UK companies urge Eurostar bailout

British business executives have called on the government to participate in a rescue of Eurostar, the cross-Channel rail company hit by the border closure due to the Covid-19 pandemic, media reported.

The London First lobby group said Eurostar needed “swift action to safeguard its future” in a letter to UK Finance Minister Rishi Sunak, which Bloomberg News was able to consult. This letter was signed by 25 leaders and academics.

Read also: “Eurostar is in a very critical situation”, worries the SNCF

One return trip per day between Paris and London

Until recently, Eurostar was a symbol of the ease of running TGVs in Europe. But the company – majority owned by SNCF – found itself paralyzed by the new coronavirus crisis, its platforms and special facilities in Paris, London and Brussels being almost deserted.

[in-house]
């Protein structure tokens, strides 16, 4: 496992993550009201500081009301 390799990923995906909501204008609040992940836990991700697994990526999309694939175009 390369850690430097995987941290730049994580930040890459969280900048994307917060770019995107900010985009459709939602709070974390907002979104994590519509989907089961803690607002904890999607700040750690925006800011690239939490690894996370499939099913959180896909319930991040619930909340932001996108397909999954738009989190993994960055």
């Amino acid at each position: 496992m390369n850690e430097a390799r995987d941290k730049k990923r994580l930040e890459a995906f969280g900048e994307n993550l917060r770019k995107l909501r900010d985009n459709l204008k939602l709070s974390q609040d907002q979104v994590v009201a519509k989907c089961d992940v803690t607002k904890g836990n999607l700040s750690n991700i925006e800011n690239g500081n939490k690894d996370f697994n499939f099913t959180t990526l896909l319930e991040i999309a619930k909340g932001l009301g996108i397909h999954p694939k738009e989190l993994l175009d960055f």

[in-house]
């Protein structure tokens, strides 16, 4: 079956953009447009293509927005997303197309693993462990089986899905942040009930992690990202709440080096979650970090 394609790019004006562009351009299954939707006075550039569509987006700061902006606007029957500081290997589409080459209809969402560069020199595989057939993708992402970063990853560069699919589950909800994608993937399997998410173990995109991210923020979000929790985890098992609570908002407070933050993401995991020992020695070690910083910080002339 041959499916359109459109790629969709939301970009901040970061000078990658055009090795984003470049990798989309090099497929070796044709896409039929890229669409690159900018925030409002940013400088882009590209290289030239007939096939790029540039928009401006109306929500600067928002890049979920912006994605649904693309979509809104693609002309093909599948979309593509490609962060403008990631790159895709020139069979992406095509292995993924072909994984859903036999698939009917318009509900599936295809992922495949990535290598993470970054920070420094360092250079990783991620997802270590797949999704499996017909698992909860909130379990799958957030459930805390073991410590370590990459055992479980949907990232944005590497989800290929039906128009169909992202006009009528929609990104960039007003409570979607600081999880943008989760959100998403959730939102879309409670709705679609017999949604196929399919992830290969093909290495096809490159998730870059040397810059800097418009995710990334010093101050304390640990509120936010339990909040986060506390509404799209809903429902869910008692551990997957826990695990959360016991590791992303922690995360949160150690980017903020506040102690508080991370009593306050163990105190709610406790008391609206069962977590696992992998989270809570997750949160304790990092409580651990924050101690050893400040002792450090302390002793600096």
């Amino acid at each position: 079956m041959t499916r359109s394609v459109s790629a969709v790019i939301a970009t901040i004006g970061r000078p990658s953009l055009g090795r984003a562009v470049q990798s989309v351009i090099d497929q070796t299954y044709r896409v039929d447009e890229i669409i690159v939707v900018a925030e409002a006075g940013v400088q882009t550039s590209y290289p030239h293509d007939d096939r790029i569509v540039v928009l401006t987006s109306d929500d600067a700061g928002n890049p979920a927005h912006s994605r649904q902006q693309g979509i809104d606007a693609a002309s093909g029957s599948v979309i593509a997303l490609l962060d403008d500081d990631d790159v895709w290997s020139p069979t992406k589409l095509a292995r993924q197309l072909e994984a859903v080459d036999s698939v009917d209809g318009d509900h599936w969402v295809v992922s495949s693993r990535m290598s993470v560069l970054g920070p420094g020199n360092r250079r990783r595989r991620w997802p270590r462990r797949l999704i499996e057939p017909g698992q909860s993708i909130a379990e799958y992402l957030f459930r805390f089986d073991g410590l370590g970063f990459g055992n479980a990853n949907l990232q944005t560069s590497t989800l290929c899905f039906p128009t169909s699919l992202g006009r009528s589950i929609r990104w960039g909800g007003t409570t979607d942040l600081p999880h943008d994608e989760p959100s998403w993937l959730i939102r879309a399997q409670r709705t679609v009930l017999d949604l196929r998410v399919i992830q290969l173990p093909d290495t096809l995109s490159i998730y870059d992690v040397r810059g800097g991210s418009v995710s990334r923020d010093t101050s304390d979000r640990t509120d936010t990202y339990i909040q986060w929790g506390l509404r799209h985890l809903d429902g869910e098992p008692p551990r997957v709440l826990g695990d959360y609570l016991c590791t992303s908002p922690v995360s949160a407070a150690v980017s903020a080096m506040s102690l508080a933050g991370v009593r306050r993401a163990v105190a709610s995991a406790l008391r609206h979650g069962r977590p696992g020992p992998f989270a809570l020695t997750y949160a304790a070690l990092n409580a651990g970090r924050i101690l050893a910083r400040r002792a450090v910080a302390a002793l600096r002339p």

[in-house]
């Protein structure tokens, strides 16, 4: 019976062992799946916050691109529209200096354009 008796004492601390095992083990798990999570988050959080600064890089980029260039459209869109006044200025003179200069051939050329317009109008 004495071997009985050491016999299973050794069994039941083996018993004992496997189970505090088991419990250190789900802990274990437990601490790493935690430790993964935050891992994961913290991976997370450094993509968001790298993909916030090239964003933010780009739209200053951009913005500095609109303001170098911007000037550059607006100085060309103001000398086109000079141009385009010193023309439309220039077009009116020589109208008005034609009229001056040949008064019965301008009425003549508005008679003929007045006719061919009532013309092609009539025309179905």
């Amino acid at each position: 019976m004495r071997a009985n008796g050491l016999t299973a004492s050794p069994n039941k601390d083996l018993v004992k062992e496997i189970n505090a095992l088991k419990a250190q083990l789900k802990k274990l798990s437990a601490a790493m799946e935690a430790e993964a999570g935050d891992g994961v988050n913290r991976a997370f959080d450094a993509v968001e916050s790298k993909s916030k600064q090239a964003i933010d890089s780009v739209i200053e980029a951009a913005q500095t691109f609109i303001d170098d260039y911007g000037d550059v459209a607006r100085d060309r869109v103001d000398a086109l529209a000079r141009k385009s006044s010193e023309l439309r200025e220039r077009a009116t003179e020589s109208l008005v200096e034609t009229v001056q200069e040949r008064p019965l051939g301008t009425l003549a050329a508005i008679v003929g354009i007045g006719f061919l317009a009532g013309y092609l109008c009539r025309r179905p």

Currently, the group only offers one return trip per day between Paris and London, while before the pandemic, Eurostar was running two trains per hour during peak periods.

“The Eurostar company is in a critical situation, I would even say very critical,” Christophe Fanichet, CEO of SNCF Voyageurs, the passenger unit of the network, said on January 15.

The company, which runs high-speed trains between London and the mainland, lost 85% of its passengers in 2020 and is “on a drip”, he said.

New restrictive measures

And movement restrictions are tightening: Paris now requires travelers from the United Kingdom to test negative before leaving, followed by a quarantine of seven days in France and a second PCR test, while the Great -Brittany has also adopted new quarantine measures.

Read also: United Kingdom: Brussels recommends lifting restrictions for “essential travel”

Eurostar is 55% owned by SNCF, 40% by the Patina Rail consortium – made up of 30% of the Caisse de dépôt et placement du Québec and 10% of the British fund Hermes Infrastructure – and 5% by the Belgian SNCB.

Guerrero community police ask AMLO for legal recognition – Latest News, Breaking News, Top News Headlines

European stocks begin the session with falls without the Wall Street reference